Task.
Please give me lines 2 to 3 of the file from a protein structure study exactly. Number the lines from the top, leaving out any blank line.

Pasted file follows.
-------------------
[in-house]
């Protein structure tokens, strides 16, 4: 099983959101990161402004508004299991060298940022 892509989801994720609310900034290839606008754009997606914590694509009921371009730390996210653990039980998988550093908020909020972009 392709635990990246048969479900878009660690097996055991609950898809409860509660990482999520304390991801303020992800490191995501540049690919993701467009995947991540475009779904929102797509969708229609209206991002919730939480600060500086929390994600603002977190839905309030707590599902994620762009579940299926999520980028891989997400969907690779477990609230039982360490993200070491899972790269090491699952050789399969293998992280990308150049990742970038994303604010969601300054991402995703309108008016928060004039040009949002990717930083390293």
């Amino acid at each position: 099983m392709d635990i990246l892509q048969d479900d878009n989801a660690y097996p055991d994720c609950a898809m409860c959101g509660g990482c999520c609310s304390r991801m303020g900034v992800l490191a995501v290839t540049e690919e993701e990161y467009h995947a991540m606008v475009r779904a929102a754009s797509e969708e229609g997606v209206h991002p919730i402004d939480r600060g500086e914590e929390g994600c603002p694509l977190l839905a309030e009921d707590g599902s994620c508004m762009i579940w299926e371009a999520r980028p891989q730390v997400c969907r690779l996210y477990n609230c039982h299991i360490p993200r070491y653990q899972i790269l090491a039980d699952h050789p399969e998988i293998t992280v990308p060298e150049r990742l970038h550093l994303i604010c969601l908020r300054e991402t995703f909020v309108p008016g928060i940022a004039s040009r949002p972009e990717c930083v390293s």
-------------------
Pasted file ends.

């Protein structure tokens, strides 16, 4: 099983959101990161402004508004299991060298940022 892509989801994720609310900034290839606008754009997606914590694509009921371009730390996210653990039980998988550093908020909020972009 392709635990990246048969479900878009660690097996055991609950898809409860509660990482999520304390991801303020992800490191995501540049690919993701467009995947991540475009779904929102797509969708229609209206991002919730939480600060500086929390994600603002977190839905309030707590599902994620762009579940299926999520980028891989997400969907690779477990609230039982360490993200070491899972790269090491699952050789399969293998992280990308150049990742970038994303604010969601300054991402995703309108008016928060004039040009949002990717930083390293």
């Amino acid at each position: 099983m392709d635990i990246l892509q048969d479900d878009n989801a660690y097996p055991d994720c609950a898809m409860c959101g509660g990482c999520c609310s304390r991801m303020g900034v992800l490191a995501v290839t540049e690919e993701e990161y467009h995947a991540m606008v475009r779904a929102a754009s797509e969708e229609g997606v209206h991002p919730i402004d939480r600060g500086e914590e929390g994600c603002p694509l977190l839905a309030e009921d707590g599902s994620c508004m762009i579940w299926e371009a999520r980028p891989q730390v997400c969907r690779l996210y477990n609230c039982h299991i360490p993200r070491y653990q899972i790269l090491a039980d699952h050789p399969e998988i293998t992280v990308p060298e150049r990742l970038h550093l994303i604010c969601l908020r300054e991402t995703f909020v309108p008016g928060i940022a004039s040009r949002p972009e990717c930083v390293s």